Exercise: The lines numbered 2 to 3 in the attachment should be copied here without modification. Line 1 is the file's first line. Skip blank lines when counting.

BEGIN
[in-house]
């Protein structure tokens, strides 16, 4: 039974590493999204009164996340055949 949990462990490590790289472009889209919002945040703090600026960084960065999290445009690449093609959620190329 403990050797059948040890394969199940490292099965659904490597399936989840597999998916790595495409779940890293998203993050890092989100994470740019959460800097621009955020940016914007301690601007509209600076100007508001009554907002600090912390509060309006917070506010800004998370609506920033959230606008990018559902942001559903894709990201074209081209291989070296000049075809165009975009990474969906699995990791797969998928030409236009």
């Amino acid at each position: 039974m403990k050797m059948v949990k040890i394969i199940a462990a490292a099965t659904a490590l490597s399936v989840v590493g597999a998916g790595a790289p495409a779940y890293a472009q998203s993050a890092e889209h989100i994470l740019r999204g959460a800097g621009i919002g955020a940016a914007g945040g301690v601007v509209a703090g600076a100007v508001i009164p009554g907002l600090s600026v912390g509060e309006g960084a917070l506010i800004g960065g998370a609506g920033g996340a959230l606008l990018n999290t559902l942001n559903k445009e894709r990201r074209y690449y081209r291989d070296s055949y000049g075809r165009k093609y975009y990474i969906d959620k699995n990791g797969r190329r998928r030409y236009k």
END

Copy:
């Protein structure tokens, strides 16, 4: 039974590493999204009164996340055949 949990462990490590790289472009889209919002945040703090600026960084960065999290445009690449093609959620190329 403990050797059948040890394969199940490292099965659904490597399936989840597999998916790595495409779940890293998203993050890092989100994470740019959460800097621009955020940016914007301690601007509209600076100007508001009554907002600090912390509060309006917070506010800004998370609506920033959230606008990018559902942001559903894709990201074209081209291989070296000049075809165009975009990474969906699995990791797969998928030409236009």
């Amino acid at each position: 039974m403990k050797m059948v949990k040890i394969i199940a462990a490292a099965t659904a490590l490597s399936v989840v590493g597999a998916g790595a790289p495409a779940y890293a472009q998203s993050a890092e889209h989100i994470l740019r999204g959460a800097g621009i919002g955020a940016a914007g945040g301690v601007v509209a703090g600076a100007v508001i009164p009554g907002l600090s600026v912390g509060e309006g960084a917070l506010i800004g960065g998370a609506g920033g996340a959230l606008l990018n999290t559902l942001n559903k445009e894709r990201r074209y690449y081209r291989d070296s055949y000049g075809r165009k093609y975009y990474i969906d959620k699995n990791g797969r190329r998928r030409y236009k």